The Battle Continues, Beyond Rush
The struggle over the HHS mandate isn’t over.

Cardinal Timothy Dolan


George Weigel

The cardinal’s letter then described the difficulties of finding a legislative remedy to the problems caused by the mandate, noting that, in the recent Senate debate over the Blunt amendment, “our opponents sought to obscure what is really a religious freedom issue by maintaining that abortion-inducing drugs and the like are a ‘women’s health issue.’ We will not let this deception stand.” (As a concrete expression of that commitment, the bishops’ conference is preparing and will soon distribute materials for use in parishes, which make clear that the issue here is religious freedom.)

But as attempts to find a legislative remedy continue, Cardinal Dolan noted that the judicial path to the defense of religious freedom is the likeliest to achieve success, given both the First Amendment and the Religious Freedom Restoration Act. Thus the cardinal indicated that “our bishops’ conference, many individual religious entities, and other people of good will” are working with pro bono legal assistance to challenge the mandates in the federal courts; some suits have already been filed, and others will be filed in coming days. Given the Supreme Court’s recent Hosanna-Tabor decision, it is not easy to see how the administration will successfully defend its latest attempt to erode the institutions of civil society and violate individual consciences. That it will try to do so, however, is a fact of which voters should be constantly reminded as the year unfolds.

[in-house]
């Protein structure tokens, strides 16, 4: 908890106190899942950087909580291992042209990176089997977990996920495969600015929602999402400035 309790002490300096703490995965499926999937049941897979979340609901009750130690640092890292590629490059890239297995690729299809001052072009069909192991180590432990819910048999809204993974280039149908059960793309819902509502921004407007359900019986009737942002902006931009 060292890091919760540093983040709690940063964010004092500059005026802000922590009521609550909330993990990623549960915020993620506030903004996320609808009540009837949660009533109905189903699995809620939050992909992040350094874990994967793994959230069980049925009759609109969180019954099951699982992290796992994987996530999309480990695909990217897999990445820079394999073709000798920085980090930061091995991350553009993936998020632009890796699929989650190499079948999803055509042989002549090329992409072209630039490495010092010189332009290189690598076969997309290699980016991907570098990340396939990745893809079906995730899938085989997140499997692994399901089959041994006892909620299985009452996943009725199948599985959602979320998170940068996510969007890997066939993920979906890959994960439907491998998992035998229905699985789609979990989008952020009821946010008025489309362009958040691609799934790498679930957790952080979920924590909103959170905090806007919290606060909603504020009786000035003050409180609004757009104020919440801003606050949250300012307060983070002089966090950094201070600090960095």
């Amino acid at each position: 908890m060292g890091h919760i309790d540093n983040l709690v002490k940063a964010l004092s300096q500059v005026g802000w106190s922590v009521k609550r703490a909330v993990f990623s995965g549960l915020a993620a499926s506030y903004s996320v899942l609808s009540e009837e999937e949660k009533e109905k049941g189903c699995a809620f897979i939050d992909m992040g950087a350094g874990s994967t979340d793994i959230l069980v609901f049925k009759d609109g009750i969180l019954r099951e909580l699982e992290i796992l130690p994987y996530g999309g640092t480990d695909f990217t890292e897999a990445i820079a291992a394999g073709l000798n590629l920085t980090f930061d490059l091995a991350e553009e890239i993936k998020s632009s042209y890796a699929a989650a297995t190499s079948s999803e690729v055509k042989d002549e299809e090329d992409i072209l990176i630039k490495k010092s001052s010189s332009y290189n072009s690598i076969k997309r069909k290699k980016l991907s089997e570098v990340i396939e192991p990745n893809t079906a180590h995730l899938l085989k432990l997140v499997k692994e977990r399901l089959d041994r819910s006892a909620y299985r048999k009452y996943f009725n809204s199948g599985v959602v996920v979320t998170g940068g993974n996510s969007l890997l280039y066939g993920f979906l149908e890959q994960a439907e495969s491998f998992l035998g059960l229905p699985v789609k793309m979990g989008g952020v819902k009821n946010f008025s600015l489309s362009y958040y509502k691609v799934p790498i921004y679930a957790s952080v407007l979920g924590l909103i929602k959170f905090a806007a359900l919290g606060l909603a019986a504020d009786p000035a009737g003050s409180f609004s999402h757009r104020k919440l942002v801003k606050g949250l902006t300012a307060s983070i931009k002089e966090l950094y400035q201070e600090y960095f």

The rigor with which the bishops have challenged the administration and its HHS mandate has not been given the attention it deserves, except in the distorted sense that has dominated too much mainstream media coverage of the debate: that this is all about those antediluvian bishops trying to impose on the entire country a morality their own people reject. But under the leadership of Cardinal Dolan, Bishop William Lori of Bridgeport, chairman of the bishops’ conference’s recently formed Ad Hoc Committee on Religious Liberty, and others, the bishops have stayed on message (and on point), insisting that the mandate is an infringement on religious freedom of grave concern to all. As one Catholic feminist blogger put it, “This is as much about birth control as the American Revolution was about tea.”

The bishops have also, and at last, taken aim at those within the Catholic family urging an acceptance of the administration’s bogus “accommodation.” Cardinal Dolan’s letter took an unprecedented shot at the Jesuit magazine, America; Bishop Lori went even farther in a letter to that journal, noting that its disdain for the bishops allegedly getting lost in “details” of policy ignores every one of the mandate’s infringements on the religious freedom of both institutions and individuals. To which it might be added that it takes a special kind of moral blindness (or partisan besottedness) to suggest, as America did, that requiring the Church’s institutions and employers of conscience to provide health insurance that includes abortifacients like Ella is a “detail.” Moreover, as Cardinal Dolan’s letter made clear, the administration has a very direct way of “working out the wrinkles” in such “details”: It’s Obama’s way, or no way.

The media echo chamber may continue to reverberate with Rush Limbaugh’s stupidities. But the real battle continues, and, as it moves towards the courts, it looks more and more like a battle that can and will be won. The issue is clear, and the bishops are all-in.

— George Weigel is Distinguished Senior Fellow of Washington’s Ethics and Public Policy Center, where he holds the William E. Simon Chair in Catholic Studies.